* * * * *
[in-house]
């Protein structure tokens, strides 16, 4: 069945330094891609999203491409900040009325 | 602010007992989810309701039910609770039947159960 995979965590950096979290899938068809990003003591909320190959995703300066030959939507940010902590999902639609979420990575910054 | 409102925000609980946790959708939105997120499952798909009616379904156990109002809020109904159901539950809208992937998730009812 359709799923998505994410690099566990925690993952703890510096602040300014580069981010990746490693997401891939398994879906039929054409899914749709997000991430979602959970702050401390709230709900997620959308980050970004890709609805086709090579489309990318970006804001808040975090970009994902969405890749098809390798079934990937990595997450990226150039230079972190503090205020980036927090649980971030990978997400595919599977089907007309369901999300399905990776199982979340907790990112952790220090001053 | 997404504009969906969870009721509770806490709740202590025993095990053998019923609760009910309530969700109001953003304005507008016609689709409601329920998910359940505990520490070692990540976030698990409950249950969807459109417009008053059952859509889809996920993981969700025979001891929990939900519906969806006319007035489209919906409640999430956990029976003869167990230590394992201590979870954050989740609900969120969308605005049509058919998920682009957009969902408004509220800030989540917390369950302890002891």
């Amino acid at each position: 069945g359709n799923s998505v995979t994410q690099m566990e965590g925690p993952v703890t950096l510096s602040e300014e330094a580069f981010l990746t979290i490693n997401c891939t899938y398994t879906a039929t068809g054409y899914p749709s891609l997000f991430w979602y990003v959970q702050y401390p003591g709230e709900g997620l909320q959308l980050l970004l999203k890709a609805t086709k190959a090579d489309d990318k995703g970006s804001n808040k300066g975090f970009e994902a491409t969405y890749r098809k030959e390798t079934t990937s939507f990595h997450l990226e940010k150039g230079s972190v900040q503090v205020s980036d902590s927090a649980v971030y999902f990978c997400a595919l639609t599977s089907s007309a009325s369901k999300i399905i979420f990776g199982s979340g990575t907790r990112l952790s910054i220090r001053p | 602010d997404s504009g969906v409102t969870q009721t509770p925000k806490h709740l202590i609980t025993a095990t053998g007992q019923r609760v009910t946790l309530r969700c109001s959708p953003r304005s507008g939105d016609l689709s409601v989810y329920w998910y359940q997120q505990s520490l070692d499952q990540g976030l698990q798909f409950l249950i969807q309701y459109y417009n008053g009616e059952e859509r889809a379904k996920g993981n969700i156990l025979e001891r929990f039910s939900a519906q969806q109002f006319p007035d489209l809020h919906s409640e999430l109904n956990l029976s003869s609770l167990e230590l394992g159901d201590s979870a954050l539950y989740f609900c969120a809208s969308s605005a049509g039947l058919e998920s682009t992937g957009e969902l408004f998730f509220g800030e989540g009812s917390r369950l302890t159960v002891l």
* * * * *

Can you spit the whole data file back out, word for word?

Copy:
[in-house]
């Protein structure tokens, strides 16, 4: 069945330094891609999203491409900040009325 | 602010007992989810309701039910609770039947159960 995979965590950096979290899938068809990003003591909320190959995703300066030959939507940010902590999902639609979420990575910054 | 409102925000609980946790959708939105997120499952798909009616379904156990109002809020109904159901539950809208992937998730009812 359709799923998505994410690099566990925690993952703890510096602040300014580069981010990746490693997401891939398994879906039929054409899914749709997000991430979602959970702050401390709230709900997620959308980050970004890709609805086709090579489309990318970006804001808040975090970009994902969405890749098809390798079934990937990595997450990226150039230079972190503090205020980036927090649980971030990978997400595919599977089907007309369901999300399905990776199982979340907790990112952790220090001053 | 997404504009969906969870009721509770806490709740202590025993095990053998019923609760009910309530969700109001953003304005507008016609689709409601329920998910359940505990520490070692990540976030698990409950249950969807459109417009008053059952859509889809996920993981969700025979001891929990939900519906969806006319007035489209919906409640999430956990029976003869167990230590394992201590979870954050989740609900969120969308605005049509058919998920682009957009969902408004509220800030989540917390369950302890002891």
């Amino acid at each position: 069945g359709n799923s998505v995979t994410q690099m566990e965590g925690p993952v703890t950096l510096s602040e300014e330094a580069f981010l990746t979290i490693n997401c891939t899938y398994t879906a039929t068809g054409y899914p749709s891609l997000f991430w979602y990003v959970q702050y401390p003591g709230e709900g997620l909320q959308l980050l970004l999203k890709a609805t086709k190959a090579d489309d990318k995703g970006s804001n808040k300066g975090f970009e994902a491409t969405y890749r098809k030959e390798t079934t990937s939507f990595h997450l990226e940010k150039g230079s972190v900040q503090v205020s980036d902590s927090a649980v971030y999902f990978c997400a595919l639609t599977s089907s007309a009325s369901k999300i399905i979420f990776g199982s979340g990575t907790r990112l952790s910054i220090r001053p | 602010d997404s504009g969906v409102t969870q009721t509770p925000k806490h709740l202590i609980t025993a095990t053998g007992q019923r609760v009910t946790l309530r969700c109001s959708p953003r304005s507008g939105d016609l689709s409601v989810y329920w998910y359940q997120q505990s520490l070692d499952q990540g976030l698990q798909f409950l249950i969807q309701y459109y417009n008053g009616e059952e859509r889809a379904k996920g993981n969700i156990l025979e001891r929990f039910s939900a519906q969806q109002f006319p007035d489209l809020h919906s409640e999430l109904n956990l029976s003869s609770l167990e230590l394992g159901d201590s979870a954050l539950y989740f609900c969120a809208s969308s605005a049509g039947l058919e998920s682009t992937g957009e969902l408004f998730f509220g800030e989540g009812s917390r369950l302890t159960v002891l």